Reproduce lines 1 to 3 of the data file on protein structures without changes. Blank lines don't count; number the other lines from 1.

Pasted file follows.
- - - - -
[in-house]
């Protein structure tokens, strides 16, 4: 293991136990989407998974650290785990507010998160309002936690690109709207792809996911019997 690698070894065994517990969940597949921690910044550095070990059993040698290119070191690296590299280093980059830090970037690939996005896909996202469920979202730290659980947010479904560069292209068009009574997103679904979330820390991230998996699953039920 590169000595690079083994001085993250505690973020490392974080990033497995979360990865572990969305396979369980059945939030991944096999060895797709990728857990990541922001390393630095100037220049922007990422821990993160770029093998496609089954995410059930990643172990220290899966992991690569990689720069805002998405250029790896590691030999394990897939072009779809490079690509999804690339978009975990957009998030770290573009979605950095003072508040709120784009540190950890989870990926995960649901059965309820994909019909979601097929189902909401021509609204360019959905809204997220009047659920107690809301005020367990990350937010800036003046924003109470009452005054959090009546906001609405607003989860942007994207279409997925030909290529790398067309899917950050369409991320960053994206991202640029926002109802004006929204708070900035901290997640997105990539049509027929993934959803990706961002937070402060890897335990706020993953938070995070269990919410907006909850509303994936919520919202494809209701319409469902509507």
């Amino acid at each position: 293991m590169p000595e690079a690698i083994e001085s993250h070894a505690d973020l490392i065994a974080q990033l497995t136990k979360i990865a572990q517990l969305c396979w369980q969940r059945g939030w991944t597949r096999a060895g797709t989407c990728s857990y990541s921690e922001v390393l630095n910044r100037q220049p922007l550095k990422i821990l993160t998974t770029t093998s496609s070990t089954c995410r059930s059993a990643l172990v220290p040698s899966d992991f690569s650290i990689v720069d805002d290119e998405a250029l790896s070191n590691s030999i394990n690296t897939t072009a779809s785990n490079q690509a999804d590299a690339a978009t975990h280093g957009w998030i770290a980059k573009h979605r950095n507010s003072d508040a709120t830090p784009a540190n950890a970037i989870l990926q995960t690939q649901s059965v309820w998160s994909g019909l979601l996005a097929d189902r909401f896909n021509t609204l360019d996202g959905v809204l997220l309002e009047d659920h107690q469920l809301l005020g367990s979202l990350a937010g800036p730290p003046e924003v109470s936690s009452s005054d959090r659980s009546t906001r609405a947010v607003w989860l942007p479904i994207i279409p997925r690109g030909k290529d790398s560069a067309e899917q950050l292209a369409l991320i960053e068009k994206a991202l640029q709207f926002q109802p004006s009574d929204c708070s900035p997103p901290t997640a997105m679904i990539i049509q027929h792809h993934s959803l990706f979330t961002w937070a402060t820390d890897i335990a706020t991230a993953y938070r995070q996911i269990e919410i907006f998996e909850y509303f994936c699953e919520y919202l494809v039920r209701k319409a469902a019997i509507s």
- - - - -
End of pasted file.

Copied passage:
[in-house]
């Protein structure tokens, strides 16, 4: 293991136990989407998974650290785990507010998160309002936690690109709207792809996911019997 690698070894065994517990969940597949921690910044550095070990059993040698290119070191690296590299280093980059830090970037690939996005896909996202469920979202730290659980947010479904560069292209068009009574997103679904979330820390991230998996699953039920 590169000595690079083994001085993250505690973020490392974080990033497995979360990865572990969305396979369980059945939030991944096999060895797709990728857990990541922001390393630095100037220049922007990422821990993160770029093998496609089954995410059930990643172990220290899966992991690569990689720069805002998405250029790896590691030999394990897939072009779809490079690509999804690339978009975990957009998030770290573009979605950095003072508040709120784009540190950890989870990926995960649901059965309820994909019909979601097929189902909401021509609204360019959905809204997220009047659920107690809301005020367990990350937010800036003046924003109470009452005054959090009546906001609405607003989860942007994207279409997925030909290529790398067309899917950050369409991320960053994206991202640029926002109802004006929204708070900035901290997640997105990539049509027929993934959803990706961002937070402060890897335990706020993953938070995070269990919410907006909850509303994936919520919202494809209701319409469902509507």
């Amino acid at each position: 293991m590169p000595e690079a690698i083994e001085s993250h070894a505690d973020l490392i065994a974080q990033l497995t136990k979360i990865a572990q517990l969305c396979w369980q969940r059945g939030w991944t597949r096999a060895g797709t989407c990728s857990y990541s921690e922001v390393l630095n910044r100037q220049p922007l550095k990422i821990l993160t998974t770029t093998s496609s070990t089954c995410r059930s059993a990643l172990v220290p040698s899966d992991f690569s650290i990689v720069d805002d290119e998405a250029l790896s070191n590691s030999i394990n690296t897939t072009a779809s785990n490079q690509a999804d590299a690339a978009t975990h280093g957009w998030i770290a980059k573009h979605r950095n507010s003072d508040a709120t830090p784009a540190n950890a970037i989870l990926q995960t690939q649901s059965v309820w998160s994909g019909l979601l996005a097929d189902r909401f896909n021509t609204l360019d996202g959905v809204l997220l309002e009047d659920h107690q469920l809301l005020g367990s979202l990350a937010g800036p730290p003046e924003v109470s936690s009452s005054d959090r659980s009546t906001r609405a947010v607003w989860l942007p479904i994207i279409p997925r690109g030909k290529d790398s560069a067309e899917q950050l292209a369409l991320i960053e068009k994206a991202l640029q709207f926002q109802p004006s009574d929204c708070s900035p997103p901290t997640a997105m679904i990539i049509q027929h792809h993934s959803l990706f979330t961002w937070a402060t820390d890897i335990a706020t991230a993953y938070r995070q996911i269990e919410i907006f998996e909850y509303f994936c699953e919520y919202l494809v039920r209701k319409a469902a019997i509507s």